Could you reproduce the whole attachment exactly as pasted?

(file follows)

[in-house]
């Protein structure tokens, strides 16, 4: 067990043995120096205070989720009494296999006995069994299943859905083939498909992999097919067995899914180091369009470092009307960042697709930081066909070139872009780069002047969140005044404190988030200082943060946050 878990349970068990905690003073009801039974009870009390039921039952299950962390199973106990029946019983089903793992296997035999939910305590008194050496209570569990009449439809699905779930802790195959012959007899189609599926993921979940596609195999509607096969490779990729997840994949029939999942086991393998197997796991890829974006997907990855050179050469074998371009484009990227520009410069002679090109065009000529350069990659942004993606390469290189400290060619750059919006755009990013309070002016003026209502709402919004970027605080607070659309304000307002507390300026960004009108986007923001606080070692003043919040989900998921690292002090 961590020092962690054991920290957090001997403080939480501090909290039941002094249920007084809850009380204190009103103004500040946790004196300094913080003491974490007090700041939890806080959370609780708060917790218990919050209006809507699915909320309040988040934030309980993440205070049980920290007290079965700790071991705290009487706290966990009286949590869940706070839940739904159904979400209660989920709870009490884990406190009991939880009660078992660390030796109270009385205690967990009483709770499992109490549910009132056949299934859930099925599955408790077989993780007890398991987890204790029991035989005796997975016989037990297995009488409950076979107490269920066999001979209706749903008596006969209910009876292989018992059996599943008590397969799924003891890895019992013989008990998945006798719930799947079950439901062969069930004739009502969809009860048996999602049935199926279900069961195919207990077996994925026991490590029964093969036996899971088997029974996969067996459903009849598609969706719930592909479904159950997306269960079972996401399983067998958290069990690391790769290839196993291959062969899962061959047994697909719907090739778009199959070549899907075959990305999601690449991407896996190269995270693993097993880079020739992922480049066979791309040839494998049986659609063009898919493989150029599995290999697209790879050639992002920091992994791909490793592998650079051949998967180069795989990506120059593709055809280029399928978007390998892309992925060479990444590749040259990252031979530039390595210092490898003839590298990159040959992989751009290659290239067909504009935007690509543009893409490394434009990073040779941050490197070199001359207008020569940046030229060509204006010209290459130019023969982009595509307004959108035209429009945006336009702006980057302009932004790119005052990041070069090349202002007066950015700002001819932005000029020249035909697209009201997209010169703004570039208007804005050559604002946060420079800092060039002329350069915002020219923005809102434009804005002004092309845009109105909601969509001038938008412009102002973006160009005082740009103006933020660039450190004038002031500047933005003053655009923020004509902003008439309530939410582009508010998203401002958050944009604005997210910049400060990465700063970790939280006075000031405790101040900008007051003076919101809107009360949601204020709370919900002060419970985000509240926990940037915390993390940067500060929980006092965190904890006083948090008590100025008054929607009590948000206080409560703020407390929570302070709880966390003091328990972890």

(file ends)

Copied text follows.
[in-house]
């Protein structure tokens, strides 16, 4: 067990043995120096205070989720009494296999006995069994299943859905083939498909992999097919067995899914180091369009470092009307960042697709930081066909070139872009780069002047969140005044404190988030200082943060946050 878990349970068990905690003073009801039974009870009390039921039952299950962390199973106990029946019983089903793992296997035999939910305590008194050496209570569990009449439809699905779930802790195959012959007899189609599926993921979940596609195999509607096969490779990729997840994949029939999942086991393998197997796991890829974006997907990855050179050469074998371009484009990227520009410069002679090109065009000529350069990659942004993606390469290189400290060619750059919006755009990013309070002016003026209502709402919004970027605080607070659309304000307002507390300026960004009108986007923001606080070692003043919040989900998921690292002090 961590020092962690054991920290957090001997403080939480501090909290039941002094249920007084809850009380204190009103103004500040946790004196300094913080003491974490007090700041939890806080959370609780708060917790218990919050209006809507699915909320309040988040934030309980993440205070049980920290007290079965700790071991705290009487706290966990009286949590869940706070839940739904159904979400209660989920709870009490884990406190009991939880009660078992660390030796109270009385205690967990009483709770499992109490549910009132056949299934859930099925599955408790077989993780007890398991987890204790029991035989005796997975016989037990297995009488409950076979107490269920066999001979209706749903008596006969209910009876292989018992059996599943008590397969799924003891890895019992013989008990998945006798719930799947079950439901062969069930004739009502969809009860048996999602049935199926279900069961195919207990077996994925026991490590029964093969036996899971088997029974996969067996459903009849598609969706719930592909479904159950997306269960079972996401399983067998958290069990690391790769290839196993291959062969899962061959047994697909719907090739778009199959070549899907075959990305999601690449991407896996190269995270693993097993880079020739992922480049066979791309040839494998049986659609063009898919493989150029599995290999697209790879050639992002920091992994791909490793592998650079051949998967180069795989990506120059593709055809280029399928978007390998892309992925060479990444590749040259990252031979530039390595210092490898003839590298990159040959992989751009290659290239067909504009935007690509543009893409490394434009990073040779941050490197070199001359207008020569940046030229060509204006010209290459130019023969982009595509307004959108035209429009945006336009702006980057302009932004790119005052990041070069090349202002007066950015700002001819932005000029020249035909697209009201997209010169703004570039208007804005050559604002946060420079800092060039002329350069915002020219923005809102434009804005002004092309845009109105909601969509001038938008412009102002973006160009005082740009103006933020660039450190004038002031500047933005003053655009923020004509902003008439309530939410582009508010998203401002958050944009604005997210910049400060990465700063970790939280006075000031405790101040900008007051003076919101809107009360949601204020709370919900002060419970985000509240926990940037915390993390940067500060929980006092965190904890006083948090008590100025008054929607009590948000206080409560703020407390929570302070709880966390003091328990972890």